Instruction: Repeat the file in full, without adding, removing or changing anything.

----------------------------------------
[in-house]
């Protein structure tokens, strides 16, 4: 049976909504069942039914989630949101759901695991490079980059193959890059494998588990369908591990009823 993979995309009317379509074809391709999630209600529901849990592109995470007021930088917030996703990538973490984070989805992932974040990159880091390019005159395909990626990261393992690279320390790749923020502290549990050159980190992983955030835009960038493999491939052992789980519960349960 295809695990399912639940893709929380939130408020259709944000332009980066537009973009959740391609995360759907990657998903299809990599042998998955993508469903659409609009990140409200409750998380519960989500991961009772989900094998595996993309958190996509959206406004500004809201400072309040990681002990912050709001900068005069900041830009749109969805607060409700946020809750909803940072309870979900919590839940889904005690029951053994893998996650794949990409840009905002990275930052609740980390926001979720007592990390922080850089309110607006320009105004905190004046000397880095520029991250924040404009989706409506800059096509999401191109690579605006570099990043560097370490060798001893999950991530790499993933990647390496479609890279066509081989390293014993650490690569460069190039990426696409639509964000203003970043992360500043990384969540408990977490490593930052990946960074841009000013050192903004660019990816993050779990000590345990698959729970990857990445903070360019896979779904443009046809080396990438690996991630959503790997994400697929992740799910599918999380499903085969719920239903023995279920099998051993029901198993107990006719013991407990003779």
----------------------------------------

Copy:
[in-house]
């Protein structure tokens, strides 16, 4: 049976909504069942039914989630949101759901695991490079980059193959890059494998588990369908591990009823 993979995309009317379509074809391709999630209600529901849990592109995470007021930088917030996703990538973490984070989805992932974040990159880091390019005159395909990626990261393992690279320390790749923020502290549990050159980190992983955030835009960038493999491939052992789980519960349960 295809695990399912639940893709929380939130408020259709944000332009980066537009973009959740391609995360759907990657998903299809990599042998998955993508469903659409609009990140409200409750998380519960989500991961009772989900094998595996993309958190996509959206406004500004809201400072309040990681002990912050709001900068005069900041830009749109969805607060409700946020809750909803940072309870979900919590839940889904005690029951053994893998996650794949990409840009905002990275930052609740980390926001979720007592990390922080850089309110607006320009105004905190004046000397880095520029991250924040404009989706409506800059096509999401191109690579605006570099990043560097370490060798001893999950991530790499993933990647390496479609890279066509081989390293014993650490690569460069190039990426696409639509964000203003970043992360500043990384969540408990977490490593930052990946960074841009000013050192903004660019990816993050779990000590345990698959729970990857990445903070360019896979779904443009046809080396990438690996991630959503790997994400697929992740799910599918999380499903085969719920239903023995279920099998051993029901198993107990006719013991407990003779």